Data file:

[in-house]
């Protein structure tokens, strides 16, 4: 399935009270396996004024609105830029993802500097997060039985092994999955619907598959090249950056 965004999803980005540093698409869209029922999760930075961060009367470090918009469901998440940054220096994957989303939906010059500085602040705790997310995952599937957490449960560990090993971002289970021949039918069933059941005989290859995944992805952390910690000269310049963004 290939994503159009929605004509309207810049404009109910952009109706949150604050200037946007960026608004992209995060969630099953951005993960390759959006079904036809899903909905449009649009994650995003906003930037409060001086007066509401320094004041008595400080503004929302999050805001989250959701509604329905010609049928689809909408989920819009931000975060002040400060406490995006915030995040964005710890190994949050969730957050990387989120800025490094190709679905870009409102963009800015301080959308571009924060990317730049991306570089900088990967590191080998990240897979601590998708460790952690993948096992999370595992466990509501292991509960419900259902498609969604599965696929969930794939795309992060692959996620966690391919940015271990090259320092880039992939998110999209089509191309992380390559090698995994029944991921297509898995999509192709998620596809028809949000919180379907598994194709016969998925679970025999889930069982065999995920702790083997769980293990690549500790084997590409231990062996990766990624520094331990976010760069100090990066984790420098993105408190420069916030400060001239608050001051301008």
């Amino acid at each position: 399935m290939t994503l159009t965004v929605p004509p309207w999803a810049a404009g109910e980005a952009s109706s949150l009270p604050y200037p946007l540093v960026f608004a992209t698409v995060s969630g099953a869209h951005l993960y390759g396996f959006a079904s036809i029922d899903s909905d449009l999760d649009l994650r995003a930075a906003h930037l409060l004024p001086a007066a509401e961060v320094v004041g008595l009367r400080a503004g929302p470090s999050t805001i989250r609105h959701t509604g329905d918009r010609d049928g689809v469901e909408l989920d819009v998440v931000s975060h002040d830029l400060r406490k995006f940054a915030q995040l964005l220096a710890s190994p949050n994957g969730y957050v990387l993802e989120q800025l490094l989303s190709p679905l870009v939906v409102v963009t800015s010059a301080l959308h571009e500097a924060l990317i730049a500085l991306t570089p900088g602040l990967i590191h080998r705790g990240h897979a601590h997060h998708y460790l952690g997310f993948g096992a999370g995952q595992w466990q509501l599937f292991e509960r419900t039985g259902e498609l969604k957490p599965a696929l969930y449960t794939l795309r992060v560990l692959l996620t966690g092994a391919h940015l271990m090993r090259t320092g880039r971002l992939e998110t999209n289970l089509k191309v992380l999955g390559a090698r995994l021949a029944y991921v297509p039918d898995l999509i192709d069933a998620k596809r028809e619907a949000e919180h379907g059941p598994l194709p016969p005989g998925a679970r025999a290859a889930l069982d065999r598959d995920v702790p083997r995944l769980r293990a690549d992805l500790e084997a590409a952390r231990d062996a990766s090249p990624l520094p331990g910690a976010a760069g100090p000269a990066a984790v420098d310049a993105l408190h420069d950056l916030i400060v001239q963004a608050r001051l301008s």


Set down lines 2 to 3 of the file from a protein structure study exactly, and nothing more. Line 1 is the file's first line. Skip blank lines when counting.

């Protein structure tokens, strides 16, 4: 399935009270396996004024609105830029993802500097997060039985092994999955619907598959090249950056 965004999803980005540093698409869209029922999760930075961060009367470090918009469901998440940054220096994957989303939906010059500085602040705790997310995952599937957490449960560990090993971002289970021949039918069933059941005989290859995944992805952390910690000269310049963004 290939994503159009929605004509309207810049404009109910952009109706949150604050200037946007960026608004992209995060969630099953951005993960390759959006079904036809899903909905449009649009994650995003906003930037409060001086007066509401320094004041008595400080503004929302999050805001989250959701509604329905010609049928689809909408989920819009931000975060002040400060406490995006915030995040964005710890190994949050969730957050990387989120800025490094190709679905870009409102963009800015301080959308571009924060990317730049991306570089900088990967590191080998990240897979601590998708460790952690993948096992999370595992466990509501292991509960419900259902498609969604599965696929969930794939795309992060692959996620966690391919940015271990090259320092880039992939998110999209089509191309992380390559090698995994029944991921297509898995999509192709998620596809028809949000919180379907598994194709016969998925679970025999889930069982065999995920702790083997769980293990690549500790084997590409231990062996990766990624520094331990976010760069100090990066984790420098993105408190420069916030400060001239608050001051301008």
């Amino acid at each position: 399935m290939t994503l159009t965004v929605p004509p309207w999803a810049a404009g109910e980005a952009s109706s949150l009270p604050y200037p946007l540093v960026f608004a992209t698409v995060s969630g099953a869209h951005l993960y390759g396996f959006a079904s036809i029922d899903s909905d449009l999760d649009l994650r995003a930075a906003h930037l409060l004024p001086a007066a509401e961060v320094v004041g008595l009367r400080a503004g929302p470090s999050t805001i989250r609105h959701t509604g329905d918009r010609d049928g689809v469901e909408l989920d819009v998440v931000s975060h002040d830029l400060r406490k995006f940054a915030q995040l964005l220096a710890s190994p949050n994957g969730y957050v990387l993802e989120q800025l490094l989303s190709p679905l870009v939906v409102v963009t800015s010059a301080l959308h571009e500097a924060l990317i730049a500085l991306t570089p900088g602040l990967i590191h080998r705790g990240h897979a601590h997060h998708y460790l952690g997310f993948g096992a999370g995952q595992w466990q509501l599937f292991e509960r419900t039985g259902e498609l969604k957490p599965a696929l969930y449960t794939l795309r992060v560990l692959l996620t966690g092994a391919h940015l271990m090993r090259t320092g880039r971002l992939e998110t999209n289970l089509k191309v992380l999955g390559a090698r995994l021949a029944y991921v297509p039918d898995l999509i192709d069933a998620k596809r028809e619907a949000e919180h379907g059941p598994l194709p016969p005989g998925a679970r025999a290859a889930l069982d065999r598959d995920v702790p083997r995944l769980r293990a690549d992805l500790e084997a590409a952390r231990d062996a990766s090249p990624l520094p331990g910690a976010a760069g100090p000269a990066a984790v420098d310049a993105l408190h420069d950056l916030i400060v001239q963004a608050r001051l301008s």